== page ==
Joel on Software’s latest bewildering article advocates correct use of the – often misunderstood – Hungarian notation: “Making Wrong Code Look Wrong“.
Basically, calling a variable
unBorder because it’s an unsigned int is pointless. What’s useful is to call it
xwBorder because it’s an horinzontal “x” coordinate (versus a bytecount for example) that refers to the window “w” (versus the screen or the document for example). If this doesn’t feel a 100 times better to you, go read the article now! :)
I really agree with the fact that knowning the system type of a variable when you read it is pretty much useless most of the time – especially in the age of typeless scripting languages like PHP. Knowing the semantic type of the variable is much more interesting.
As I have written before in my coding standard guidelines, there’s a situation, though, where I still like to use system types in my variable names: when I deal with Objects. For example I might use variable names like
First, because if the Objects are properly named, then the variable names refering to them will make sense.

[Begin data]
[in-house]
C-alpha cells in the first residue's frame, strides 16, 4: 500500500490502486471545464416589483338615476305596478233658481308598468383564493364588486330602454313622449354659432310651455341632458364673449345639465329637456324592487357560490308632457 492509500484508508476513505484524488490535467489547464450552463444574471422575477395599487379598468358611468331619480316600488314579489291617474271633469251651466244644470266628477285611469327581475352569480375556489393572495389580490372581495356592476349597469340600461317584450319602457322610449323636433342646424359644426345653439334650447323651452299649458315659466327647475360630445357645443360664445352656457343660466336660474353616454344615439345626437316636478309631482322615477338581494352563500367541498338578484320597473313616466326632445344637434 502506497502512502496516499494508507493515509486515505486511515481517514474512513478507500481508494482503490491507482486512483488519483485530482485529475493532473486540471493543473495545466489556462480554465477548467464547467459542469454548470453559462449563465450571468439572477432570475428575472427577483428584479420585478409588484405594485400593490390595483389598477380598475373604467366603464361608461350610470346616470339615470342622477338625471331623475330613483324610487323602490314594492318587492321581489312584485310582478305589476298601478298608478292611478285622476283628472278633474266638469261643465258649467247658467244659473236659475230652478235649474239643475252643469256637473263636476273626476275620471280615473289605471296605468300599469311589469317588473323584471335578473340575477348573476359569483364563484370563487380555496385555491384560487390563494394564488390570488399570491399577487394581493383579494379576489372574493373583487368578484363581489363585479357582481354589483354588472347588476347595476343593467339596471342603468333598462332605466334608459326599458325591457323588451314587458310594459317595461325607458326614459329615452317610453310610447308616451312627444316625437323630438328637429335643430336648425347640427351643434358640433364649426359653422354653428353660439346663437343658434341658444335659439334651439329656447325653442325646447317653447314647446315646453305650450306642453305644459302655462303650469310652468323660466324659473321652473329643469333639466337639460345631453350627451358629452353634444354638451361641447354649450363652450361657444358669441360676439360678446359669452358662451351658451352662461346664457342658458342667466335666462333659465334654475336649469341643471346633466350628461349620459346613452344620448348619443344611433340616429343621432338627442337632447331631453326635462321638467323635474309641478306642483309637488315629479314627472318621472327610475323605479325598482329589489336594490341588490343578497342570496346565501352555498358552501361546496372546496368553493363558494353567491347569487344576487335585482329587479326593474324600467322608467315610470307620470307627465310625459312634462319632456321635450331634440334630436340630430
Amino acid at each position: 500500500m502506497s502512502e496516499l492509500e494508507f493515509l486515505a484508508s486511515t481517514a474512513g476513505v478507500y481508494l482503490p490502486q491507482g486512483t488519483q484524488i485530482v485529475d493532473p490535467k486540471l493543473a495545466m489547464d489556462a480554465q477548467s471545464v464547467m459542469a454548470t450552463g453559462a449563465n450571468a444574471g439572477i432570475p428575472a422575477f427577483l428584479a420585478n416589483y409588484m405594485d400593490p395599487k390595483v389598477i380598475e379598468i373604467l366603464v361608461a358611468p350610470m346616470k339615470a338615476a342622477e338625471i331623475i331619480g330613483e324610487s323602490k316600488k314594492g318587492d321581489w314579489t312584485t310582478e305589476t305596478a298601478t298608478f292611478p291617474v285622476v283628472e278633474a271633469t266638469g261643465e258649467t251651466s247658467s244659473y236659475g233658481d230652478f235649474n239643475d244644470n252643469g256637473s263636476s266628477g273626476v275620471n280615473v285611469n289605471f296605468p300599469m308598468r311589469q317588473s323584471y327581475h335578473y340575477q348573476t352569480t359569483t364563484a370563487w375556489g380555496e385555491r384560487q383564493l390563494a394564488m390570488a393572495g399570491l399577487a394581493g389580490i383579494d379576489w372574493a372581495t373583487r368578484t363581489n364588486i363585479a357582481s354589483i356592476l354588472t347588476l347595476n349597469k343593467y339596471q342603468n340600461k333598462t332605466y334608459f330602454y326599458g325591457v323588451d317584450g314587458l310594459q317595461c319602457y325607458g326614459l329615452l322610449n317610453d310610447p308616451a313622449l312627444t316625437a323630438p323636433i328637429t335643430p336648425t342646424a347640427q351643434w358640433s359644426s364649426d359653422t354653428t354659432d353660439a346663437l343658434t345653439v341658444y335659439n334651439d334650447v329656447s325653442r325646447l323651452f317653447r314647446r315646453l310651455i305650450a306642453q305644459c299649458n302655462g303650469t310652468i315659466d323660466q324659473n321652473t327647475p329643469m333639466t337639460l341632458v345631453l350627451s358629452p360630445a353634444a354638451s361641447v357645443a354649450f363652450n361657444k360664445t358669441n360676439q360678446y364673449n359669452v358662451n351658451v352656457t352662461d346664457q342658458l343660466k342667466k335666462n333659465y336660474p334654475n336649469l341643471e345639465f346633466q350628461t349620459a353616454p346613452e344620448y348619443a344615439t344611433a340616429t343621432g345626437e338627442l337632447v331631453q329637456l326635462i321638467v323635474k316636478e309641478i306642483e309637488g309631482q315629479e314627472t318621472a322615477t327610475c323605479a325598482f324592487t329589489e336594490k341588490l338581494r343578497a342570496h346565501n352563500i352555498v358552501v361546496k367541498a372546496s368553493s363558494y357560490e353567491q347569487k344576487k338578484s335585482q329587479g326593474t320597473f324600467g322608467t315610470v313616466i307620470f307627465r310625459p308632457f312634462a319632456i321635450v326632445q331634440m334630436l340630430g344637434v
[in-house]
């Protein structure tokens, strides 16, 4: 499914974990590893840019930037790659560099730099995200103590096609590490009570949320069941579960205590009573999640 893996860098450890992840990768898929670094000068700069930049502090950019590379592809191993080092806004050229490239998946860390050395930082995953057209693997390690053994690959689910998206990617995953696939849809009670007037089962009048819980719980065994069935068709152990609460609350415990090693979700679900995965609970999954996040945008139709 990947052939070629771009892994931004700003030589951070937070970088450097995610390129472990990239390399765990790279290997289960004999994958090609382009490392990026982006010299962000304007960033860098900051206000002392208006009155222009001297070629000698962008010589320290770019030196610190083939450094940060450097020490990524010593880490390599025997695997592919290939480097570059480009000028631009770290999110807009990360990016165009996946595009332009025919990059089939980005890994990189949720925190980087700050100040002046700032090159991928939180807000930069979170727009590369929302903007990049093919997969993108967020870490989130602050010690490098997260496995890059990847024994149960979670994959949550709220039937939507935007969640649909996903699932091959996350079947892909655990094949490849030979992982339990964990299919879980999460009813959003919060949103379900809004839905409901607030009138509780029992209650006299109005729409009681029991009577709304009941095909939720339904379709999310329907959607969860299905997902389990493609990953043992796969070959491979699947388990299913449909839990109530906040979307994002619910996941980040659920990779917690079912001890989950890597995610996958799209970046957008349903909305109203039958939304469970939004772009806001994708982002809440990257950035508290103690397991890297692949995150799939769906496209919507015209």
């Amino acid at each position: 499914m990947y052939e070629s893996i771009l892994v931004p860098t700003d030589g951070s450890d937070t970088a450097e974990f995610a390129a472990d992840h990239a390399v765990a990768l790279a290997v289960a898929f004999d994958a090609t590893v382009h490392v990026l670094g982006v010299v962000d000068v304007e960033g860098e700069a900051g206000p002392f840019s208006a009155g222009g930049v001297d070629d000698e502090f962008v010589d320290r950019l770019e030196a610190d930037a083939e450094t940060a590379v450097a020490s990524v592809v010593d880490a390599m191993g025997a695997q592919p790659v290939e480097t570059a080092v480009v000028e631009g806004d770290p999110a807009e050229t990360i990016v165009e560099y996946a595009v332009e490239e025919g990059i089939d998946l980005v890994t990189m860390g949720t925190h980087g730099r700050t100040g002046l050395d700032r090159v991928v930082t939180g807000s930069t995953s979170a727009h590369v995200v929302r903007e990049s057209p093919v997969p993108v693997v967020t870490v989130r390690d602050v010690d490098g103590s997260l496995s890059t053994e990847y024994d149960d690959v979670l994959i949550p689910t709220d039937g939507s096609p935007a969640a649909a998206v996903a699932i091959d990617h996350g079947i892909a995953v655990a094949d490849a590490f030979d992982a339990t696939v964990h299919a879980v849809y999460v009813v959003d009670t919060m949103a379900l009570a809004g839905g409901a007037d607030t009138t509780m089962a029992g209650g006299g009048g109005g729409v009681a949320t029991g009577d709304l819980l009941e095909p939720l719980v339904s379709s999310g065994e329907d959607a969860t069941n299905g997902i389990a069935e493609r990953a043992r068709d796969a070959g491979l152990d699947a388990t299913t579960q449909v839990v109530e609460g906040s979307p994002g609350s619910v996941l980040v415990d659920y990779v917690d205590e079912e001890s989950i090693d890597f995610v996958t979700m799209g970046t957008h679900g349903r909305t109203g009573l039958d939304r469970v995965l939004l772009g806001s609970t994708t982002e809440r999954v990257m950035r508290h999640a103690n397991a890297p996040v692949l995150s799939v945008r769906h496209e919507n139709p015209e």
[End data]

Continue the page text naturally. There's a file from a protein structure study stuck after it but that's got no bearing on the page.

But there’s more: as you might have noticed, I used the object name “File” as a suffix, not as a Hungarian prefix. The reason is that if I have a method called
File::rename() that I want to refactor for some reason (like merge it with
File::move() ), I might need to check every place where it’s called. Actually, as I have learned from b2evolution development, these things happen all the time on larger projects…
Now, by suffixing vars with the object name, I can easily do a project wide search for
File->rename( and I’ll find all calls to the method, in various contexts such as
log_File->rename() … you get the idea…
If I have one variable misnamed as in
list->rename() for example, I would not find it… unless I decide to search on just
->rename(… but I wouldn’t want that! It would get me a lot of noise like:
Holy Graal, a light had lit in my spirit ! Thanks you my Lord…
Kochise, who just thought about reindenting all his legacy source code